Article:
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Grow a combination of salad greens

Green Salad

Written by Rhonda Ferree, retired horticulture educator

I grew several different types of salad greens indoors this winter. We ate them in salads, on sandwiches, in tacos, and more. With spring just around the corner, now is the time to plant salad greens outdoors in the garden.

There are many different types of salad greens to choose from, in a variety of flavor types. Arugula, mustard greens, and chicories provide a strong peppery flavor. Endive presents a peppery bitter note. Radicchio has a combination sweet-and-bitter taste. Some describe spinach as a mineral taste, but sweet when young. Sorrel has a tart, tangy acid taste like lemon or sour green apple. Young lettuce leaves are mild, slightly sweet, and come in a variety of red-green color combinations.

While they do best in full sun, greens will grow nearly as well in light shade. Plant the salad seed mix in March to early May when soils reach about 40 degrees F. These cool-season greens are sweetest when grown in cool weather. Plant again in August or September as cool late summer and fall nights favor them as well.

You could grow these in a container or landscape bed before planting warm-season flowers or veggies in mid-May. Greens only take a few weeks and a few square feet of soil.

Lettuces often sprout in about a week. Other greens will take about two weeks to germinate so you can sow them separately if you wish and then mix them at harvest. You could also purchase a mesclun seed packet that is premixed. Sow only as much as you and your family will eat in a week, and then if you have space, repeat every week two or three times to have new baby salad coming on over the whole season.

All of these greens have small seeds that are best sown on the surface of loosened soil. If growing the seeds in a pot, try moistening the soil first, or else the seeds might wash away when watering it later.

Sprinkle the seed about a half-inch apart, and then cover with only about one-quarter inch of soil. Some suggest you practice sowing fine seed on a paper towel first until you get the feel of distributing the seed evenly about one-half inch apart. Then mist to thoroughly moisten the top dressing of soil. Keep seeds moist but not soaking during the germination time.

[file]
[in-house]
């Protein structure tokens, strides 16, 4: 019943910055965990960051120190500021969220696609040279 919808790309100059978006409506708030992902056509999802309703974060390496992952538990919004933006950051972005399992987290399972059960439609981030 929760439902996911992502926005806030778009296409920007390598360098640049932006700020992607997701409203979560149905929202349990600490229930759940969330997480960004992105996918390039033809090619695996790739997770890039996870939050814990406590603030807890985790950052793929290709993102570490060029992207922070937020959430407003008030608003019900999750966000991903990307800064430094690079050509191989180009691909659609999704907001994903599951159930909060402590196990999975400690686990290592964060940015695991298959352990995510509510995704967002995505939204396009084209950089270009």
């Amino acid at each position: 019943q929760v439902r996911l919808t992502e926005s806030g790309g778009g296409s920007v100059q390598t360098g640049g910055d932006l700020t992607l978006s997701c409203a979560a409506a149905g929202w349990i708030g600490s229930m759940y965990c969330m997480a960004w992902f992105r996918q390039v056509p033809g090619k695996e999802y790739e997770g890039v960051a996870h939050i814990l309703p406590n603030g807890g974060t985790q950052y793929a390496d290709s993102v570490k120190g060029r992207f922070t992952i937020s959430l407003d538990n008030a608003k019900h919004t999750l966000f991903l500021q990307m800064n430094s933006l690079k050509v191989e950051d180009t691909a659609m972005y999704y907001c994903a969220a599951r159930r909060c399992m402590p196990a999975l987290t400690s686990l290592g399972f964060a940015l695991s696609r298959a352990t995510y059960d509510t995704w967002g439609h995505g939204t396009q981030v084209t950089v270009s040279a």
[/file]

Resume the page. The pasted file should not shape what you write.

Start harvesting your crop when the greens reach just 2 or 3 inches tall, often in only a month or so. Don't let them get more than 5 or 6 inches tall before snipping them off with scissors for your salad. If you cut them about an inch above soil level, most often the crowns will re-sprout.

Since any one of these alone can be overpowering, I like to mix the various salad green flavors. A mix of mild lettuces, tangy sorrel, bitter dandelion, and peppery mustards combined with a simple dressing, presents a pleasing layering of flavors to savor.



As horticulture educator, Rhonda Ferree inspired citizens in local communities to grow their own food and improve their home landscapes. She focused on high quality, impactful programs that taught homeowners how to create energy-efficient landscapes using sustainable practices that increase property values and help the environment.

After 30 years with University of Illinois Extension, Rhonda retired in 2018. She continues to share her passion for horticulture related topics as “Retro Rhonda” on social media.

ILRiverHort is a blog that helps people connect to nature and grow.